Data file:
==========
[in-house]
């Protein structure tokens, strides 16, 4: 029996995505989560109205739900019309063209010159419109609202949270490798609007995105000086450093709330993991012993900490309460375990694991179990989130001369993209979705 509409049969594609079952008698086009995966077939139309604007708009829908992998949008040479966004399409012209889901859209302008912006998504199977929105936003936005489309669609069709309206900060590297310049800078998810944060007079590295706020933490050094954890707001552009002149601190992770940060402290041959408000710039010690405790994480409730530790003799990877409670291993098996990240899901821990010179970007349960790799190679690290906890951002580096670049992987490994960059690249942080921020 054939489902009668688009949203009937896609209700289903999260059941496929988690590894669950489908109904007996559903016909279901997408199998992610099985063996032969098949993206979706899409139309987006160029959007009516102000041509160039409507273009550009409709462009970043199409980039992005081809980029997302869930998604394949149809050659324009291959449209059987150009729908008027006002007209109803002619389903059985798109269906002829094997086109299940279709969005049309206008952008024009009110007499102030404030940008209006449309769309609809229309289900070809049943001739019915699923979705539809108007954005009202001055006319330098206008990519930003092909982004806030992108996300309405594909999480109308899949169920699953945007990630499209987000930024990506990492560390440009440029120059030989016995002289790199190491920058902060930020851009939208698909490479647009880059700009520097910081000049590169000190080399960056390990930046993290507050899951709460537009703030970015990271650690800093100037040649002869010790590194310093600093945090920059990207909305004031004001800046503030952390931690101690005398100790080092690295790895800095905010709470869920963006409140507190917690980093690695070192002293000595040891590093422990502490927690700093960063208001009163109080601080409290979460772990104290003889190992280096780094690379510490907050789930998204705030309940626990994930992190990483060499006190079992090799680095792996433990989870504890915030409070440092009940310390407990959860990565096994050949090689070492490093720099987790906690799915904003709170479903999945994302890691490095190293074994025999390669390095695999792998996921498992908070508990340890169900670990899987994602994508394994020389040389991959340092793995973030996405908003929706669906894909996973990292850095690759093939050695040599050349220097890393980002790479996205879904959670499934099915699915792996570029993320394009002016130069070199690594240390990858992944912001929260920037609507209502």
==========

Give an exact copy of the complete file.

[in-house]
């Protein structure tokens, strides 16, 4: 029996995505989560109205739900019309063209010159419109609202949270490798609007995105000086450093709330993991012993900490309460375990694991179990989130001369993209979705 509409049969594609079952008698086009995966077939139309604007708009829908992998949008040479966004399409012209889901859209302008912006998504199977929105936003936005489309669609069709309206900060590297310049800078998810944060007079590295706020933490050094954890707001552009002149601190992770940060402290041959408000710039010690405790994480409730530790003799990877409670291993098996990240899901821990010179970007349960790799190679690290906890951002580096670049992987490994960059690249942080921020 054939489902009668688009949203009937896609209700289903999260059941496929988690590894669950489908109904007996559903016909279901997408199998992610099985063996032969098949993206979706899409139309987006160029959007009516102000041509160039409507273009550009409709462009970043199409980039992005081809980029997302869930998604394949149809050659324009291959449209059987150009729908008027006002007209109803002619389903059985798109269906002829094997086109299940279709969005049309206008952008024009009110007499102030404030940008209006449309769309609809229309289900070809049943001739019915699923979705539809108007954005009202001055006319330098206008990519930003092909982004806030992108996300309405594909999480109308899949169920699953945007990630499209987000930024990506990492560390440009440029120059030989016995002289790199190491920058902060930020851009939208698909490479647009880059700009520097910081000049590169000190080399960056390990930046993290507050899951709460537009703030970015990271650690800093100037040649002869010790590194310093600093945090920059990207909305004031004001800046503030952390931690101690005398100790080092690295790895800095905010709470869920963006409140507190917690980093690695070192002293000595040891590093422990502490927690700093960063208001009163109080601080409290979460772990104290003889190992280096780094690379510490907050789930998204705030309940626990994930992190990483060499006190079992090799680095792996433990989870504890915030409070440092009940310390407990959860990565096994050949090689070492490093720099987790906690799915904003709170479903999945994302890691490095190293074994025999390669390095695999792998996921498992908070508990340890169900670990899987994602994508394994020389040389991959340092793995973030996405908003929706669906894909996973990292850095690759093939050695040599050349220097890393980002790479996205879904959670499934099915699915792996570029993320394009002016130069070199690594240390990858992944912001929260920037609507209502």